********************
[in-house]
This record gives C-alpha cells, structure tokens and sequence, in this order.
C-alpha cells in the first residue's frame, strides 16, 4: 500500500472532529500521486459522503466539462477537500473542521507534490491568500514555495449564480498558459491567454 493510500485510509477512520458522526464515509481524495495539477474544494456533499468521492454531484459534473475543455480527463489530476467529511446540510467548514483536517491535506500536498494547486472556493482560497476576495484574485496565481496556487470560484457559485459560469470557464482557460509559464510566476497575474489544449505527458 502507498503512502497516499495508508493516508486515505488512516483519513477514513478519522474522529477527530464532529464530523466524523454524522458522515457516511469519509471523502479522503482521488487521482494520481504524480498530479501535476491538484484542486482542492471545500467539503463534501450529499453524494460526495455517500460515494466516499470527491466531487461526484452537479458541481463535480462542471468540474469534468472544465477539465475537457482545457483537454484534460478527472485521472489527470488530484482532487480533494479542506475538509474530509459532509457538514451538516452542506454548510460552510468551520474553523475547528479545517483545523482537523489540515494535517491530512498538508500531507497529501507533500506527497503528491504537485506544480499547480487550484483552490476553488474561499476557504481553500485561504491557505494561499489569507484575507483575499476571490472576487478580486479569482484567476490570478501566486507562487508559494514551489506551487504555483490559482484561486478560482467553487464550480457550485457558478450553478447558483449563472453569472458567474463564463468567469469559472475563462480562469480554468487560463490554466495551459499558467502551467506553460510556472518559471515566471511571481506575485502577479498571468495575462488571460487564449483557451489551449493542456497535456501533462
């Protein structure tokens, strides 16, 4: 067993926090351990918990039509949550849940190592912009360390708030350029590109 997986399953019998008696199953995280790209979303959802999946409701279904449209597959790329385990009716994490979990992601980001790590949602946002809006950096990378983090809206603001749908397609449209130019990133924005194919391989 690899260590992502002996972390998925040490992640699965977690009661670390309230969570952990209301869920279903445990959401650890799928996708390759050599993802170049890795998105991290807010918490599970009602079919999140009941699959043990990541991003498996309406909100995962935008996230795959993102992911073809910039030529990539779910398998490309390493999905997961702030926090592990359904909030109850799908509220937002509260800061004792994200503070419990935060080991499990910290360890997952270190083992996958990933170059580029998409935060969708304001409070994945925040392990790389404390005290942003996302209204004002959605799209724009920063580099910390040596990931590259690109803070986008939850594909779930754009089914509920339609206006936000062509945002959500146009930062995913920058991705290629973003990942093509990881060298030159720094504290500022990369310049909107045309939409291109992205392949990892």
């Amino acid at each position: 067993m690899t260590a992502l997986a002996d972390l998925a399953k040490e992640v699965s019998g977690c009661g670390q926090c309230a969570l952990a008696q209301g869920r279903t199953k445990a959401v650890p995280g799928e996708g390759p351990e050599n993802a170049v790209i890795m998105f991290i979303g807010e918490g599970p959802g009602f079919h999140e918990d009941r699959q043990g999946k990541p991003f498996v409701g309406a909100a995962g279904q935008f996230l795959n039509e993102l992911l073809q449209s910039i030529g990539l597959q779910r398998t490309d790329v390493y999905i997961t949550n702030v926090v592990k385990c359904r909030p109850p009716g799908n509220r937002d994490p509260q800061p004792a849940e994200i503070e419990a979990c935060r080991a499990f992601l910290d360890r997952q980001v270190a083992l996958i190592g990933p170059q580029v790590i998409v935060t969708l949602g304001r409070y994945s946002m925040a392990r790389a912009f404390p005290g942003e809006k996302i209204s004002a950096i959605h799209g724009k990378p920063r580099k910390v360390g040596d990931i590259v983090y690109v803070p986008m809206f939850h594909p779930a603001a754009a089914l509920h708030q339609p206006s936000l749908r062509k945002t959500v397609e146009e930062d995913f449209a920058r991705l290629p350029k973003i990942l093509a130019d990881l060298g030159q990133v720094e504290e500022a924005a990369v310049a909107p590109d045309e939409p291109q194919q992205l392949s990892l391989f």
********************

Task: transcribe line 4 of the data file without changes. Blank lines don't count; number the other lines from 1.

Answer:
């Protein structure tokens, strides 16, 4: 067993926090351990918990039509949550849940190592912009360390708030350029590109 997986399953019998008696199953995280790209979303959802999946409701279904449209597959790329385990009716994490979990992601980001790590949602946002809006950096990378983090809206603001749908397609449209130019990133924005194919391989 690899260590992502002996972390998925040490992640699965977690009661670390309230969570952990209301869920279903445990959401650890799928996708390759050599993802170049890795998105991290807010918490599970009602079919999140009941699959043990990541991003498996309406909100995962935008996230795959993102992911073809910039030529990539779910398998490309390493999905997961702030926090592990359904909030109850799908509220937002509260800061004792994200503070419990935060080991499990910290360890997952270190083992996958990933170059580029998409935060969708304001409070994945925040392990790389404390005290942003996302209204004002959605799209724009920063580099910390040596990931590259690109803070986008939850594909779930754009089914509920339609206006936000062509945002959500146009930062995913920058991705290629973003990942093509990881060298030159720094504290500022990369310049909107045309939409291109992205392949990892």